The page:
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Welfare Effects of Endogenous Copyright Enforcement - the Case of Digital Goods

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  • Markus Pasche

    ()
    (School of Economics and Business Administration, Friedrich-Schiller-University Jena)

Abstract

In case of digital goods such like music, intellectual property rights are typically not exerted by the creators (artists) but by intermediaries. Their profits, and therefore also the income of the artists, are endangered by copyright infringements (piracy). It is well known from static welfare analysis that to some extent piracy reduces the deadweight loss by limiting monopoly power and could therefore increase welfare. This paper contributes to the discussion by including the costs of law enforcement into the welfare analysis. Most models in the literature assume that law is enforced by governmental activities. In contrast, this paper considers that law enforcement is exerted by agents (e.g. lawyer chancellories, provider of screening technologies) which are also seen as intermediaries. The enforcement effort is therefore endogenously determined. It is shown that this will lead to suboptimal welfare outcomes. A social planner has to regulate punishment and enforcement effort to a moderate level. A more rigorous fight against piracy could only be justified by negative dynamic welfare effects due to a loss of creativity. However, there is no empirical evidence for that.

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Bibliographic Info

Paper provided by Friedrich-Schiller-University Jena, Max-Planck-Institute of Economics in its series Jena Economic Research Papers with number 2014-008.

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Date of creation: 31 Mar 2014
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Handle: RePEc:jrp:jrpwrp:2014-008

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Keywords: digital goods; music; piracy; copyright; intermediation; law en- forcement; welfare;

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References

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  1. Brett Danaher & Michael D. Smith & Rahul Telang, 2014. "Piracy and Copyright Enforcement Mechanisms," Innovation Policy and the Economy, University of Chicago Press, vol. 14(1), pages 25 - 61.
  2. Felix Oberholzer-Gee & Koleman Strumpf, 2007. "The Effect of File Sharing on Record Sales: An Empirical Analysis," Journal of Political Economy, University of Chicago Press, vol. 115, pages 1-42.
  3. Landes, William M & Posner, Richard A, 1989. "An Economic Analysis of Copyright Law," The Journal of Legal Studies, University of Chicago Press, vol. 18(2), pages 325-63, June.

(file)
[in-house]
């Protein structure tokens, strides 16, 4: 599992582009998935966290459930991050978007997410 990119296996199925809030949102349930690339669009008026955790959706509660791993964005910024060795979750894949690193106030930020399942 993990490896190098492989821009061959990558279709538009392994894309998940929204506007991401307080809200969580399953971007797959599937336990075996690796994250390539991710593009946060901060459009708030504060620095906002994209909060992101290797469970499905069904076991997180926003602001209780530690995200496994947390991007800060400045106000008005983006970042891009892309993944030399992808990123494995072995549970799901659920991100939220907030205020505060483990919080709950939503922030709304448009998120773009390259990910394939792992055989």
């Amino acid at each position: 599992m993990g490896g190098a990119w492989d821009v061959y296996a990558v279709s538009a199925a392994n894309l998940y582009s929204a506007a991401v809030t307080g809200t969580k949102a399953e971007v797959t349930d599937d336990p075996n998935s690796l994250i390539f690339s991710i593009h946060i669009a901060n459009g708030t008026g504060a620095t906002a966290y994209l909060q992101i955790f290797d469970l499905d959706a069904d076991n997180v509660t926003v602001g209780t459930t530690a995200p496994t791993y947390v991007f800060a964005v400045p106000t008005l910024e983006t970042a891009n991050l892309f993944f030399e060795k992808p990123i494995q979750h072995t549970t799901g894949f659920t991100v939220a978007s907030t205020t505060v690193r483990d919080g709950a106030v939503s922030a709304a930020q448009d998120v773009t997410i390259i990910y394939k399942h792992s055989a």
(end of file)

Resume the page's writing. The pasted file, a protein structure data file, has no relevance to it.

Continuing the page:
4. Luis Aguiar & Bertin Martens, 2013. "Digital music consumption on the internet," JRC-IPTS Working Papers on Digital Economy 2013-04, Institute of Prospective Technological Studies, Joint Research Centre.
  5. Tobias Regner & Javier A. Barria, 2007. "Do Consumers Pay Voluntarily? The Case of Online Music," Jena Economic Research Papers 2007-011, Friedrich-Schiller-University Jena, Max-Planck-Institute of Economics.
  6. Towse, Ruth, 2001. "Partly for the Money: Rewards and Incentives to Artists," Kyklos, Wiley Blackwell, vol. 54(2-3), pages 473-90.
  7. Peukert, Christian & Claussen, Jörg & Kretschmer, Tobias, 2013. "Piracy and Movie Revenues: Evidence from Megaupload. A Tale of the Long Tail?," Annual Conference 2013 (Duesseldorf): Competition Policy and Regulation in a Global Economic Order 79697, Verein für Socialpolitik / German Economic Association.
  8. Patrick Cohendet & David Grandadam & Laurent Simon, 2009. "Economics and the ecology of creativity: evidence from the popular music industry," International Review of Applied Economics, Taylor & Francis Journals, vol. 23(6), pages 709-722.
  9. Rob, Rafael & Waldfogel, Joel, 2006. "Piracy on the High C's: Music Downloading, Sales Displacement, and Social Welfare in a Sample of College Students," Journal of Law and Economics, University of Chicago Press, vol. 49(1), pages 29-62, April.
  10. Boldrin,Michele & Levine,David K., 2008. "Against Intellectual Monopoly," Cambridge Books, Cambridge University Press, number 9780521879286, April.
  11. Katharina Eckartz & Oliver Kirchkamp & Daniel Schunk, 2012. "How do Incentives affect Creativity?," Jena Economic Research Papers 2012-068, Friedrich-Schiller-University Jena, Max-Planck-Institute of Economics.
  12. Joel Waldfogel, 2011. "Bye, Bye, Miss American Pie? The Supply of New Recorded Music Since Napster," NBER Working Papers 16882, National Bureau of Economic Research, Inc.
  13. Zentner, Alejandro, 2006. "Measuring the Effect of File Sharing on Music Purchases," Journal of Law and Economics, University of Chicago Press, vol. 49(1), pages 63-90, April.
  14. Peitz, Martin & Waelbroeck, Patrick, 2006. "Why the music industry may gain from free downloading -- The role of sampling," International Journal of Industrial Organization, Elsevier, vol. 24(5), pages 907-913, September.
  15. Stan J. Liebowitz & Richard Watt, 2006. "How To Best Ensure Remuneration For Creators In The Market For Music? Copyright And Its Alternatives," Journal of Economic Surveys, Wiley Blackwell, vol. 20(4), pages 513-545, 09.
  16. Waldfogel, Joel, 2010. "Music file sharing and sales displacement in the iTunes era," Information Economics and Policy, Elsevier, vol. 22(4), pages 306-314, December.
  17. Ruth Towse, 2006. "Copyright And Artists: A View From Cultural Economics," Journal of Economic Surveys, Wiley Blackwell, vol. 20(4), pages 567-585, 09.
  18. Peitz, Martin & Waelbroeck, Patrick, 2006. "Piracy of digital products: A critical review of the theoretical literature," Information Economics and Policy, Elsevier, vol. 18(4), pages 449-476, November.
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